Jason, you have put a fine gloss on your words.
But – I may not be wise to say this – I think
You've acted wrongly: you have betrayed your wife.

Related Characters: The Chorus (speaker), Medea, Jason
Page Number: 553-555
Explanation and Analysis:

In this passage, the Chorus accuses Jason of being a good public speaker but a bad husband. Jason has just finished a long speech in which he argues that he's abandoned Medea for her own good. The speech is well-delivered, but hypocritical and full of contradictions. The Chorus's interpretation of Jason's monologue, then, is spot-on: Jason speaks well but behaves poorly. The Chorus arrives at a blunt point: Jason has betrayed his wife, end of story.

It's interesting that the Chorus makes a distinction between words and actions, between appearance and reality. Jason, it's suggested, is better at "seeming" to do the right thing than he is at actually doing the right thing. More subtly, the Chorus implies that Jason isn't really much of a warrior or a hero--he's succeeded thanks to his ability to woo and seduce other people. In this sense, the Chorus's speech belittles Jason and mocks him for his delusions of machismo and heroism.

Lines 1001-1100 Quotes

All for nothing tortured myself with toil and care,
And bore the cruel pains when you were born.
Once I placed great hopes in you, that you
Would care for my old age and yourselves
Shroud my corpse. That would make me envied.
Now that sweet thought is no more. Parted from you
I shall lead a grim and painful life.

Related Characters: Medea (speaker), The Children
Page Number: 1000-1006
Explanation and Analysis:

In this important passage, Medea has some second thoughts about killing her children. Medea sincerely loves her children: she's hoped that when she's an old woman, they'll care for her and continue to show love for her. But now, Medea's fury with Jason has led her to plot her children's deaths--she knows that killing her offspring is the best way to infuriate Jason.

Ironically, although the play begins with Jason "breaking up the family," it ends with Medea further destroying her family, murdering two innocent children. Medea's evident love and affection for her children reinforces her hatred for Jason--any mother who's willing to kill her own kids must really hate her ex-husband. At the same time, the passage conveys both Medea's monstrousness and her humanity. Even though she's planning to kill her kids (who are totally innocent of Jason's crimes), she actually loves them more than Jason does, and thus is arguably hurting herself more than she's hurting Jason.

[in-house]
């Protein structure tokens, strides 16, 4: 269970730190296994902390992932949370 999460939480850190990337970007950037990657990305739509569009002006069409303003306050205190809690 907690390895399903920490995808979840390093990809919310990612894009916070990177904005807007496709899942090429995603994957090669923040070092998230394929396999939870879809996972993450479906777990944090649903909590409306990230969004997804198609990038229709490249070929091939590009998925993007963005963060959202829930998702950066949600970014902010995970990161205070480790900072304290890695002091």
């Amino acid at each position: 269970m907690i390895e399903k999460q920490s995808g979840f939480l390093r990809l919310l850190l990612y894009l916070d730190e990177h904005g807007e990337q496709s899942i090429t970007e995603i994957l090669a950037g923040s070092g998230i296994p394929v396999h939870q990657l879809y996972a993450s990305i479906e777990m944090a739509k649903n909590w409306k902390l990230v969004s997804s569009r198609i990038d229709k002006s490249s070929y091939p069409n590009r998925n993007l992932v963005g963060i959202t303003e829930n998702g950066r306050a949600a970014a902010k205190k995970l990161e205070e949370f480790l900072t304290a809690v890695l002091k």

Lines 1301-1400 Quotes

Hateful creature! O most detestable of women
To the gods and me and all the human race!
You could bring yourself to put to the sword
The children of your womb. You have taken my sons
and destroyed me.

Related Characters: Jason (speaker), Medea, The Children
Page Number: 1302-1306
Explanation and Analysis:

In this passage, Jason condemns Medea for killing their two children. Medea has personally murdered her children with a sword, even as they cry out for help, and she's also killed both Jason's new wife and his father-in-law. Even more sadistically, she's arranged for Jason to survive her revenge plot. Instead of killing Jason, Medea forces him to face the crushing truth: his entire family and life is in ruins.

Medea's revenge balances out Jason's cruelty to Medea, and yet it also exceeds Jason's cruelty by a mile. (This reflects a common idea in Greek tragedy, in which the vengeance often outweighs the original crime, leading to an endless cycle of violence.) As the play began, Medea was going through the agony of leaving her family behind forever--now, Jason is going through the same agony. And yet Medea also eliminates Jason's chances for a glorious future: without sons or a wife, Jason will be unable to produce heirs, meaning that his lineage and his reputation end with his own life. Jason's humiliation is complete, all thanks to Medea.

No Greek woman
Could ever have brought herself to do that.
Yet I rejected them to marry you, a wife
Who brought me enmity and death,
A lioness, not human…

Related Characters: Jason (speaker), Medea
Page Number: 1318-1322
Explanation and Analysis:

In this passage, Jason--who's gotten the news that his wife has been burned alive and his children have been murdered, too--condemns Medea. Interestingly, Jason accuses Medea of being wicked because she's not a Greek woman. Jason assumes that Greeks are calm, controlled, and peaceful; only foreigners like Medea would be capable of such savage acts of revenge.

It's hard to tell if Euripides agrees with Jason or not. Throughout the play, Medea has been portrayed as an exotic, mysterious woman, full of magic, confidence, and rage. Furthermore, her decision to kill her own children seems to reflect her outsider status in Greece: she uses her foreign magic to achieve her ends.

And yet Jason misses the point. Medea didn't kill her children because she's from another country--she killed the children because she was provoked and humiliated into revenge. Jason, hypocritical as always, condemns Medea but refuses to acknowledge his own cruelty and insensitivity. The play certainly doesn't excuse Medea for her acts of murder, but it does encourage us to question Jason's shallow monologue. Medea was a stranger in a strange land, but if Jason had been kinder to her, she would never have lashed out against Jason and his country. (Furthermore, it's important to remember other, even more monstrous acts committed by "true" Greeks--like Atreus killing his brother's children and serving them to him as food, for example.)